April 17, 2008. Posted by Becca Pulliam.
Fred Hersch has been a friend of WBGO for at least twenty years. He was in Jane Ira Bloom's group when we recorded her at Citicorp Center for a series called Jazz at the Market (host was the Rev. John Garcia Gensel of St. Peter's Church). I remember that Fred and Jane had brought a piano tuner, but the Center didn't want their tuner to touch the piano. I was disappointed, and learning on the job. Fred was .. well, if not incensed, he was at least insulted.
Fred was part of a concert at Town Hall with MC Steve Allen (the TV personality, dating all the way back to the first Tonight Show). As Steve Allen was telling stories and getting into it, he turned to Fred and asked for "a little something underneath this;" on demand, Fred played the perfect "patter" music.
But Fred wasn't born for that role. From his earliest time in New York, he belonged in top groups. He was a sideman for leaders a generation or more his senior, such as Joe Henderson - from Ohio, like Fred.
At the Iowa City Jazz Festival in the 1990s, I remember Fred getting onstage and talking about funding cuts coming to the National Endowment for the Arts. He wanted me to do that with him, and I didn't. His political passion took me by surprise.
Fred studied with Sophia Rosoff (as did Barry Harris, a revered teacher in New York, who shows pianists how to produce sound through the keys by relaxing. Ethan Iverson of The Bad Plus was one of Fred's many many students.
The 1986 group must have been one of his first. Dick Oatts was on sax, Randy Brecker on trumpet, although they stepped aside for the ballad "Con Alma."
© 2008 WBGO
January 10, 2008. Posted by Joshua Jackson.
I'm interviewing guitarist Lionel Loueke at noon, so I'm jumping the shark a bit. But Loueke closed the Gala Concert. After New York Voices, about 80 percent of the audience poured out of the Metro Toronto Convention Center's Constitution Hall. Those with a thirst for adventure (or simply no restrictions on bedtime) stayed for Lionel's trio. They are formerly known as Gilfema - Loueke, the Swedish/Italian bassist Massimo Biolcati, and Hungarian drummer Ferenc Nemeth.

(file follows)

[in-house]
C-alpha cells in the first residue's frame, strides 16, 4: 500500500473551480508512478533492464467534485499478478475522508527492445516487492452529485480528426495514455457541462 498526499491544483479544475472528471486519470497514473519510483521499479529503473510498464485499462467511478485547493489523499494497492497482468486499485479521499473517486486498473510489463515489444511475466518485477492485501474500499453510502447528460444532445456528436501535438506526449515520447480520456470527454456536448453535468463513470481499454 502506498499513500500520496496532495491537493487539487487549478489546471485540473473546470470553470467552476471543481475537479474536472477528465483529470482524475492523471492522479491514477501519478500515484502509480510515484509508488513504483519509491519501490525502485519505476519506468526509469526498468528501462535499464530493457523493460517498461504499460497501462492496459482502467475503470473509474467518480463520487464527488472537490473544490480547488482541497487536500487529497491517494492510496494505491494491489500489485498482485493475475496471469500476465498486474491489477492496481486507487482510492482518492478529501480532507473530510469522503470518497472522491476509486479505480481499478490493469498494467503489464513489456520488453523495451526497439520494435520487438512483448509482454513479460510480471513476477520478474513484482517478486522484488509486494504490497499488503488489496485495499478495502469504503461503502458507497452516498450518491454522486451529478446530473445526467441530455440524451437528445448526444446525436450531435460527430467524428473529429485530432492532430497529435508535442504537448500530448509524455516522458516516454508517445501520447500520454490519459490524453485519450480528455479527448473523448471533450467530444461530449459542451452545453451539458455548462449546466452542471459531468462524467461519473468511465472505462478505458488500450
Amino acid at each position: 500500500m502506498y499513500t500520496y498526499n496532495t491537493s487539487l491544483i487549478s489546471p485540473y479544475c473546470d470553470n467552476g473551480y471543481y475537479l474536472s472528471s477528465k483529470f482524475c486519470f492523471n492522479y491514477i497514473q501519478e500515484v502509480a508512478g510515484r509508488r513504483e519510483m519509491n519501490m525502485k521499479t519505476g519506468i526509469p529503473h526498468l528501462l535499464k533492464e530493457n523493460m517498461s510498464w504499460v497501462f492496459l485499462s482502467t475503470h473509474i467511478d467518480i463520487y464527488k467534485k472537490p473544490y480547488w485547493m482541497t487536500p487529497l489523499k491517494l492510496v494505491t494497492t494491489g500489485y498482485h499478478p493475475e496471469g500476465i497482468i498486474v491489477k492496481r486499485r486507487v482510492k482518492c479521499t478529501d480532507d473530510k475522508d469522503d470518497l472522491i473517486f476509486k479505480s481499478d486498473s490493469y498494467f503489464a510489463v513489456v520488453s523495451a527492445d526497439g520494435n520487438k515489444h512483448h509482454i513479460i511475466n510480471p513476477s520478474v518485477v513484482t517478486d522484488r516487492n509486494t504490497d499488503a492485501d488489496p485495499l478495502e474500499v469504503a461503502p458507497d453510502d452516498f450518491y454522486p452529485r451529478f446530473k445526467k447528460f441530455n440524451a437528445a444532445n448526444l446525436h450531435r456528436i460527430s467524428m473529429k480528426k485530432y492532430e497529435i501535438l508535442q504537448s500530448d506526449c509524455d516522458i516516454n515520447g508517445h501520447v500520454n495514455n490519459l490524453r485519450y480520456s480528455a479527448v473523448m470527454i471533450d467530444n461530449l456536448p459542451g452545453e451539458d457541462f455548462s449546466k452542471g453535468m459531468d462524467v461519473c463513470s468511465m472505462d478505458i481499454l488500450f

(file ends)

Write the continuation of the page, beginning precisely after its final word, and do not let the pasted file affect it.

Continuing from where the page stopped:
They opened with the title song from Lionel's upcoming Blue Note release, Karibu. For the Swahili challenged, that means "Welcome."
Another live performance from the trio. This is called "Seven Teens." Don't bother trying to tap your foot or count the 17 beats per measure. Just enjoy listening to it.
The set ended with a little surprise. Lionel added to the international flavor of the band (not to mention the already-high musicality) with an invitation to harmonica player Gregoire Maret. And for lagniappe, let's throw in a some audience participation.
© 2008 WBGO
January 2, 2008. Posted by Angelika Beener.
2007 is ending, and though this year was pretty dry in my humble opinion, it was a GREAT year for music. Here are my favorite albums of 2007. I hope you'll check some of them out. And maybe some of these are your favorites, too!
Terence Blanchard - A Tale of God's Will: A Requiem for Katrina (Blue Note)
Jose Gonzalez - In Our Nature (Peacefrog)
Radiohead - In Rainbows (Radiohead)
Robert Glasper - In My Element (Blue Note)
Kendrick Scott Oracle - The Source (World Culture Music)
Charles Mingus Sextet w/ Eric Dolphy - Cornell 1964 (Blue Note)
Common - Finding Forever (Geffen)
Mike Moreno - Between the Lines (World Culture Music)
Many of the people on my list are fantastic, young jazz musicians who are blazing the trails of this music. I can't wait to see what's in store for 2008 from some of my favorite artists!
© 2008 WBGO